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Essentially, I'm referring to how some British English speakers pronounce words like "time", "right". That first vowel changes and ends up sounding like "toyme" or "royght". Americans seem to have picked up on it, often laughing at us pronouncing "license" as "loicense", so it's definitely a real phenomenon.

It's something I've noticed among a lot of people, but it seems to be found somewhat randomly geographically - everywhere from the Black Country to Essex, and also in people from parts of the North. Is it a feature of some regional accents, or is it a class/age thing?

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    The OED gives the same IPA representation in BrE and AmE for void (/vɔɪd/), but for lie they have BrE /lʌɪ/ and AmE /laɪ/ (the first vowel within the diphthong is more "open" in AmE). But although it's stereoptypically identified as "dialectal, uneducated, rustic", I think people who don't actually use the more "closed" initial vowel there (loy, toyme, royght) tend to massively exaggerate the difference when poking fun at people who don't speak exactly the way they do. Maybe it's a hangover from "The Great Vowel Shift", I dunno. – FumbleFingers Feb 9 at 15:44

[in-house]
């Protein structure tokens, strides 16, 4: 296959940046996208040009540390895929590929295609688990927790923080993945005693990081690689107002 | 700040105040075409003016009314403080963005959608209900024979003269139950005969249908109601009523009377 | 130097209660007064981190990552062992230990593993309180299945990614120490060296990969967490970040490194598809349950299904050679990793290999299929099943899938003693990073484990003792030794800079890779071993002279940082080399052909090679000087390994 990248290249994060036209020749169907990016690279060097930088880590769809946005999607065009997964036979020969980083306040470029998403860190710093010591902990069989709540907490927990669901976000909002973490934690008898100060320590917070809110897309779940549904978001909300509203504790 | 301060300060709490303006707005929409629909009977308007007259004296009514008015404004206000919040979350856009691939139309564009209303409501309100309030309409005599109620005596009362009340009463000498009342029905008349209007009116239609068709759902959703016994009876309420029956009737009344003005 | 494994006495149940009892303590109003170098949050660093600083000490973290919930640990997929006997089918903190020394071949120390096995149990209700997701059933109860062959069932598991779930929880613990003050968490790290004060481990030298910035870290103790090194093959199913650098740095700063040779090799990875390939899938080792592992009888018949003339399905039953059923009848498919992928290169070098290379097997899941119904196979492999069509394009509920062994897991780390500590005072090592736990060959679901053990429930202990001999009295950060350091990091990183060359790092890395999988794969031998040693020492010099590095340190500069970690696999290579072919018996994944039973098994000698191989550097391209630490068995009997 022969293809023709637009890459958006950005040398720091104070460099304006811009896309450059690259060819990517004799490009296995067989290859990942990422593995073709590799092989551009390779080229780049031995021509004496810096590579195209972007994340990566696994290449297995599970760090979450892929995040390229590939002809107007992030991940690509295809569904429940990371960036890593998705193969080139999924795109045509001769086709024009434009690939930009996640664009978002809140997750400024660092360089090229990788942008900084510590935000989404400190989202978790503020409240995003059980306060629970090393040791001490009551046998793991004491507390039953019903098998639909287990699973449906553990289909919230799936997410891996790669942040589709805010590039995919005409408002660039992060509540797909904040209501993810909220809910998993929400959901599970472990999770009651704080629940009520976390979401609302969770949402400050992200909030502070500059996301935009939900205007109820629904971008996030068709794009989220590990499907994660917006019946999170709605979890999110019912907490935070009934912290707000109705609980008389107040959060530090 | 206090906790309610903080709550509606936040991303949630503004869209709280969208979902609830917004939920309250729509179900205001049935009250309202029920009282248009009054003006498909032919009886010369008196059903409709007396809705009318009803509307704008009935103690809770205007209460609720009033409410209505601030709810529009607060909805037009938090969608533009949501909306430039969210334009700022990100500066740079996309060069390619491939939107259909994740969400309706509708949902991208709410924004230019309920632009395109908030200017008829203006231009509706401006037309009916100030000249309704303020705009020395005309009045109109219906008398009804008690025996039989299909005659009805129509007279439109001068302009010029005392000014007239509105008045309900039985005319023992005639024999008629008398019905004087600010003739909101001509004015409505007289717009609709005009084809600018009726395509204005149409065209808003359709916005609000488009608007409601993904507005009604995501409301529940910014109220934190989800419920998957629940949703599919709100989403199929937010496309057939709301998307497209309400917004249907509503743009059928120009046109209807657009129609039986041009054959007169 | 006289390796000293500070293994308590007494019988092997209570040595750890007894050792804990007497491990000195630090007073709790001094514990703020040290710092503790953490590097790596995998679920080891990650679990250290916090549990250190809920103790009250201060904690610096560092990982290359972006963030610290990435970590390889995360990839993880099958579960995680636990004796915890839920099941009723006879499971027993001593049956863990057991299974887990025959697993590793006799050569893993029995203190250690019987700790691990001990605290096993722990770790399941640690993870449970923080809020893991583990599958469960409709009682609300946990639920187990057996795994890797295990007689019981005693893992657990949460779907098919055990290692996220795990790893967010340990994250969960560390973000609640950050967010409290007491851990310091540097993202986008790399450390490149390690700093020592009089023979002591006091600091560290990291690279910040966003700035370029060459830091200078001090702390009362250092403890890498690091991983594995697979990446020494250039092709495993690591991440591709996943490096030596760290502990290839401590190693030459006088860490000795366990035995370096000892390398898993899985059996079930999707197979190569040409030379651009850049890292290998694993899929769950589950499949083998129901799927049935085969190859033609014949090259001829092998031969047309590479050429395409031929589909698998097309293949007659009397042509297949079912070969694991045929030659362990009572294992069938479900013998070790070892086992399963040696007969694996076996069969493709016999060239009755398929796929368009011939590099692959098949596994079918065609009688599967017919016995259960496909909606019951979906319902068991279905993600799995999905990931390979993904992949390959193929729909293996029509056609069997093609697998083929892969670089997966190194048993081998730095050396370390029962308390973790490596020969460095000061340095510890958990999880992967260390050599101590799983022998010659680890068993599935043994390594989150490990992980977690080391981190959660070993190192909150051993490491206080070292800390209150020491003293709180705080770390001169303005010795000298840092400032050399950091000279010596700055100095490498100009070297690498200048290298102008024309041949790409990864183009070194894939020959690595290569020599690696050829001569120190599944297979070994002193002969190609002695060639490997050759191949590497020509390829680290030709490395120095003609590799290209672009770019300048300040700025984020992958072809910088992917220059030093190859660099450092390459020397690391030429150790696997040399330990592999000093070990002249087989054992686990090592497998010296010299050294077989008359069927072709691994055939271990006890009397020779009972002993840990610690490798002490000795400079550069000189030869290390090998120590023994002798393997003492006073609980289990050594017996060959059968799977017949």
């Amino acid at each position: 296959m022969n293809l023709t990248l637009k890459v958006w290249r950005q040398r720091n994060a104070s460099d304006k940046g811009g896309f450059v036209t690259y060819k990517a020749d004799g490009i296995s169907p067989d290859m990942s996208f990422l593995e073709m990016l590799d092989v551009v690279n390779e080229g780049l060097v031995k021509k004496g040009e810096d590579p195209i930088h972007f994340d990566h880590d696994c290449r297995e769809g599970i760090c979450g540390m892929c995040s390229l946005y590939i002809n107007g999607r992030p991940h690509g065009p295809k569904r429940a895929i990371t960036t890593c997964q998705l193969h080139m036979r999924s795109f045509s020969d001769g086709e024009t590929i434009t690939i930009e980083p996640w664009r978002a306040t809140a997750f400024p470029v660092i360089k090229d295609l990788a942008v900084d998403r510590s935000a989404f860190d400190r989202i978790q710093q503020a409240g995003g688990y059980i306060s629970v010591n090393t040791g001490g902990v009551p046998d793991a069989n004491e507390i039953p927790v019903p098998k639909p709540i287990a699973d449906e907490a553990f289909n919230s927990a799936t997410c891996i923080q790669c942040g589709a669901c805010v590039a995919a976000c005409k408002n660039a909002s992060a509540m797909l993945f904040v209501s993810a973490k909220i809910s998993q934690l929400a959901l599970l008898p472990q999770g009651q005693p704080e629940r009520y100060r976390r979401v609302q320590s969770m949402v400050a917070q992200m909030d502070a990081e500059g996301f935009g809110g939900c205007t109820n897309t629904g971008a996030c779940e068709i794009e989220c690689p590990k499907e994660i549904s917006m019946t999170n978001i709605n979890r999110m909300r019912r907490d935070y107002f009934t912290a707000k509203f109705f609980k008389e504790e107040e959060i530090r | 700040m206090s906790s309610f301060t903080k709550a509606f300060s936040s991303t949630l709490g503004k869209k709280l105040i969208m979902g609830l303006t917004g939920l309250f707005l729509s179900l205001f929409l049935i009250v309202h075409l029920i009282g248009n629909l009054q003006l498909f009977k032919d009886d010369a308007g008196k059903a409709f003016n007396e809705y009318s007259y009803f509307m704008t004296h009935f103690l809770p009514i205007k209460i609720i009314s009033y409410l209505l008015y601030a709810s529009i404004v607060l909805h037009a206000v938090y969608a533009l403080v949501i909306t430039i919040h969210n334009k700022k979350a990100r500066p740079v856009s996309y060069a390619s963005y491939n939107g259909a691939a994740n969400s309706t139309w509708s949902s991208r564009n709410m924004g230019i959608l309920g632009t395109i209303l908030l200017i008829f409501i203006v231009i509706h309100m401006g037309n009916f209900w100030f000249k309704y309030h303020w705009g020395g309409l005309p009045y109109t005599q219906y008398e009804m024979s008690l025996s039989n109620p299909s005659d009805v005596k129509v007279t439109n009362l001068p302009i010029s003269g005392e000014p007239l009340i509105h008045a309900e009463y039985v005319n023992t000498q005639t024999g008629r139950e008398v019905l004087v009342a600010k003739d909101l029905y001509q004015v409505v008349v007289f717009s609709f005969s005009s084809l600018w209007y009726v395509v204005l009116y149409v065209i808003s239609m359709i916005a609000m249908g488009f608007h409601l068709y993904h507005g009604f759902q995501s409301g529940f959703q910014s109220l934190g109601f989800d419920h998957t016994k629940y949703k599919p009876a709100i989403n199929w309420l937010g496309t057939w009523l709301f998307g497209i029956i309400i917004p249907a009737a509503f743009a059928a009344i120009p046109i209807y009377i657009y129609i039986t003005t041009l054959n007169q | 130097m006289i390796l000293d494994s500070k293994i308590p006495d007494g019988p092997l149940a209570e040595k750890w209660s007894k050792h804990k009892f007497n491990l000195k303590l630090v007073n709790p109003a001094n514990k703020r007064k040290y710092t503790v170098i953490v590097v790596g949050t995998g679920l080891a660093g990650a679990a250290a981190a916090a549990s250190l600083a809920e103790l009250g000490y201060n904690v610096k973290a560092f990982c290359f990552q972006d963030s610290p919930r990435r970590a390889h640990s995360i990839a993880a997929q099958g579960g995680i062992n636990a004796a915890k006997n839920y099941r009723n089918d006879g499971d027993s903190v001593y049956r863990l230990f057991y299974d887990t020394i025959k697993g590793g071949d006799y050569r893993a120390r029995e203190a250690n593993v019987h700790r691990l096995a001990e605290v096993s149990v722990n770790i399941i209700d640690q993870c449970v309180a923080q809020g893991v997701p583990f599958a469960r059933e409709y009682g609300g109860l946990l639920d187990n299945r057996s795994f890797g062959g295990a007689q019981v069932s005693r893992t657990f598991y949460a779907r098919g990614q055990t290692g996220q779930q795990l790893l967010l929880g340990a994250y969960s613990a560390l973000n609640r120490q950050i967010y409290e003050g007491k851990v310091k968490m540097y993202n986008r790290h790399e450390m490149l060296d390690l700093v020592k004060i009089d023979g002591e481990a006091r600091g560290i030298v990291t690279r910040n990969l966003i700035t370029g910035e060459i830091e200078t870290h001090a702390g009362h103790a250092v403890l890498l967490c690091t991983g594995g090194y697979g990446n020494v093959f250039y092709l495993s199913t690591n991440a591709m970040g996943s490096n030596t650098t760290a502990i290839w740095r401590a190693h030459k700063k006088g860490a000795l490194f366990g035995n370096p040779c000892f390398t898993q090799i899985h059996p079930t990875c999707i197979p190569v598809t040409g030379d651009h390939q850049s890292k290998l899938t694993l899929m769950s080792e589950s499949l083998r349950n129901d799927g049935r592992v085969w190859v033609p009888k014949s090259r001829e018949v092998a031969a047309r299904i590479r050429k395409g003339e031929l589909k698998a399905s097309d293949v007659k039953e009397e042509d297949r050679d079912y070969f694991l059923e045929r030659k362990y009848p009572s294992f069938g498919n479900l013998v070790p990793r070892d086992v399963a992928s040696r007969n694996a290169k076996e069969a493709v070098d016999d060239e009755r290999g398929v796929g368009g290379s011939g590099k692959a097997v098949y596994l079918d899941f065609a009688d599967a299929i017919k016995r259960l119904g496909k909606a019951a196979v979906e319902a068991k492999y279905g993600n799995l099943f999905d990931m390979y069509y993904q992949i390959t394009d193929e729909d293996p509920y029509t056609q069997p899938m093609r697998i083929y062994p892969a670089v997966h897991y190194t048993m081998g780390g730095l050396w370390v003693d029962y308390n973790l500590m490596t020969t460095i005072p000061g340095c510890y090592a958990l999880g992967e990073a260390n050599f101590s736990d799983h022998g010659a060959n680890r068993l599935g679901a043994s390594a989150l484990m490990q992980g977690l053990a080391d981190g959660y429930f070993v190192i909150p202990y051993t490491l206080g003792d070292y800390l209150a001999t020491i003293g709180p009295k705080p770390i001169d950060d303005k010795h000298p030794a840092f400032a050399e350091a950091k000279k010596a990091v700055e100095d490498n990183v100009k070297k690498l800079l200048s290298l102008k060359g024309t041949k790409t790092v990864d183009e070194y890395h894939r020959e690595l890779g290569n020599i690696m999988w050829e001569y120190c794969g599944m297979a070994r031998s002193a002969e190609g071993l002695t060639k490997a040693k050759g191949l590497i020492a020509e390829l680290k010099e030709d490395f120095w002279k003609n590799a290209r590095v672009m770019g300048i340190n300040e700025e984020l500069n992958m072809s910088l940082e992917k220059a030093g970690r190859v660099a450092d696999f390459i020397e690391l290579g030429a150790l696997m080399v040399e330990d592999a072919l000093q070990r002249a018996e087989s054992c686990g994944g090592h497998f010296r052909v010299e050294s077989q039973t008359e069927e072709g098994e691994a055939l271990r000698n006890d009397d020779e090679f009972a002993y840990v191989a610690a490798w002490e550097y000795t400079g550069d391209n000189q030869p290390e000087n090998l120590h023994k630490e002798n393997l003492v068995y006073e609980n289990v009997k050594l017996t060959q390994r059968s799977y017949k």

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    (Actually, All royght is quintessentially a West Country form of All right. Northerners in the UK tend to veer more towards something like All rate - or All reet as you get up towards Scotland.) – FumbleFingers Feb 9 at 15:50
  • I'll note that this pronunciation is likely popular in TV shows and the like because it's easy for an actor to mimic, even if it's not their native accent. – Hot Licks Feb 9 at 17:40
  • I don’t about those two diphthongs in particular, but I know one of those diphthongs, /ɔɪ/, in (loin = lɔɪn) is pronounced as /oɪ/ in an Australian accent but as /ɔɪ/ in Br RP accent. – aesking Feb 9 at 17:47
  • In Derby I hear 'all raaaaht' – Michael Harvey Feb 9 at 18:41

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